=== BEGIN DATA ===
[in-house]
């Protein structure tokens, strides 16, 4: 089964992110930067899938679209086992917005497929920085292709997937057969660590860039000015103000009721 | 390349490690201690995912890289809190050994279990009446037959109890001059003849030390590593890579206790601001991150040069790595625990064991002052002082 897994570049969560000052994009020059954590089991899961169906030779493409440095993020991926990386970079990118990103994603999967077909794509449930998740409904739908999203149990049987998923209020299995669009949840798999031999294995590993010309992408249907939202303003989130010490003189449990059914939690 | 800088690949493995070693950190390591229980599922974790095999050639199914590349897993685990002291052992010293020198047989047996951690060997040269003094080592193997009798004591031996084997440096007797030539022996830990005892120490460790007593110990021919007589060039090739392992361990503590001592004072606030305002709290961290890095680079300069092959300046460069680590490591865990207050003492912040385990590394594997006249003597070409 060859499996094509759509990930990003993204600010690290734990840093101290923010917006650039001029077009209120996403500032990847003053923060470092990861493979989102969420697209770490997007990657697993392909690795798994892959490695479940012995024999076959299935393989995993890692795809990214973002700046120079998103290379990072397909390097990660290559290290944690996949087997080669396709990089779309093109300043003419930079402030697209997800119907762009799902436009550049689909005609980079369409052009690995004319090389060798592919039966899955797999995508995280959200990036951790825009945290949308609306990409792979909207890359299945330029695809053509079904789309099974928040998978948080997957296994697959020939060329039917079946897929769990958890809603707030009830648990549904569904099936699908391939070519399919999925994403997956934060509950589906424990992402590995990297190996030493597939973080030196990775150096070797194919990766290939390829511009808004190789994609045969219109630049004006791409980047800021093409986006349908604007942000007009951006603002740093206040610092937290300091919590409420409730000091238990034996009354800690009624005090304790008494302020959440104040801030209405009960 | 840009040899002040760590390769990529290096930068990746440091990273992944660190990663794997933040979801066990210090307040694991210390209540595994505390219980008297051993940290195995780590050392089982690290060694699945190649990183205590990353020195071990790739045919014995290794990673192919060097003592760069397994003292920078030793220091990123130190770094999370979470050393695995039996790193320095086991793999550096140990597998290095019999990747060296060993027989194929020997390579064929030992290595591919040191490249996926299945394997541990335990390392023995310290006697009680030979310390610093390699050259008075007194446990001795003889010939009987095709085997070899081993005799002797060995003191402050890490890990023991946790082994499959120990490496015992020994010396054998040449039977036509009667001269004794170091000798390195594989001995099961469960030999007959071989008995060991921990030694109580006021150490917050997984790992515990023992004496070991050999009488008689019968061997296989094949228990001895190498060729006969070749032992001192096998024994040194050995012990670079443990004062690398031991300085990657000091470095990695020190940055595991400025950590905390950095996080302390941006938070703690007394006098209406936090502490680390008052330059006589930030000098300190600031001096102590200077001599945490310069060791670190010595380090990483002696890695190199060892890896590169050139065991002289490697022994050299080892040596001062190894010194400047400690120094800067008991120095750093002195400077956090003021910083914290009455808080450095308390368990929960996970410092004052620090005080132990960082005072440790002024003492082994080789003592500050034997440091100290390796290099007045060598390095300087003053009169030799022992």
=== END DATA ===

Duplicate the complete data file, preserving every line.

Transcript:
[in-house]
């Protein structure tokens, strides 16, 4: 089964992110930067899938679209086992917005497929920085292709997937057969660590860039000015103000009721 | 390349490690201690995912890289809190050994279990009446037959109890001059003849030390590593890579206790601001991150040069790595625990064991002052002082 897994570049969560000052994009020059954590089991899961169906030779493409440095993020991926990386970079990118990103994603999967077909794509449930998740409904739908999203149990049987998923209020299995669009949840798999031999294995590993010309992408249907939202303003989130010490003189449990059914939690 | 800088690949493995070693950190390591229980599922974790095999050639199914590349897993685990002291052992010293020198047989047996951690060997040269003094080592193997009798004591031996084997440096007797030539022996830990005892120490460790007593110990021919007589060039090739392992361990503590001592004072606030305002709290961290890095680079300069092959300046460069680590490591865990207050003492912040385990590394594997006249003597070409 060859499996094509759509990930990003993204600010690290734990840093101290923010917006650039001029077009209120996403500032990847003053923060470092990861493979989102969420697209770490997007990657697993392909690795798994892959490695479940012995024999076959299935393989995993890692795809990214973002700046120079998103290379990072397909390097990660290559290290944690996949087997080669396709990089779309093109300043003419930079402030697209997800119907762009799902436009550049689909005609980079369409052009690995004319090389060798592919039966899955797999995508995280959200990036951790825009945290949308609306990409792979909207890359299945330029695809053509079904789309099974928040998978948080997957296994697959020939060329039917079946897929769990958890809603707030009830648990549904569904099936699908391939070519399919999925994403997956934060509950589906424990992402590995990297190996030493597939973080030196990775150096070797194919990766290939390829511009808004190789994609045969219109630049004006791409980047800021093409986006349908604007942000007009951006603002740093206040610092937290300091919590409420409730000091238990034996009354800690009624005090304790008494302020959440104040801030209405009960 | 840009040899002040760590390769990529290096930068990746440091990273992944660190990663794997933040979801066990210090307040694991210390209540595994505390219980008297051993940290195995780590050392089982690290060694699945190649990183205590990353020195071990790739045919014995290794990673192919060097003592760069397994003292920078030793220091990123130190770094999370979470050393695995039996790193320095086991793999550096140990597998290095019999990747060296060993027989194929020997390579064929030992290595591919040191490249996926299945394997541990335990390392023995310290006697009680030979310390610093390699050259008075007194446990001795003889010939009987095709085997070899081993005799002797060995003191402050890490890990023991946790082994499959120990490496015992020994010396054998040449039977036509009667001269004794170091000798390195594989001995099961469960030999007959071989008995060991921990030694109580006021150490917050997984790992515990023992004496070991050999009488008689019968061997296989094949228990001895190498060729006969070749032992001192096998024994040194050995012990670079443990004062690398031991300085990657000091470095990695020190940055595991400025950590905390950095996080302390941006938070703690007394006098209406936090502490680390008052330059006589930030000098300190600031001096102590200077001599945490310069060791670190010595380090990483002696890695190199060892890896590169050139065991002289490697022994050299080892040596001062190894010194400047400690120094800067008991120095750093002195400077956090003021910083914290009455808080450095308390368990929960996970410092004052620090005080132990960082005072440790002024003492082994080789003592500050034997440091100290390796290099007045060598390095300087003053009169030799022992």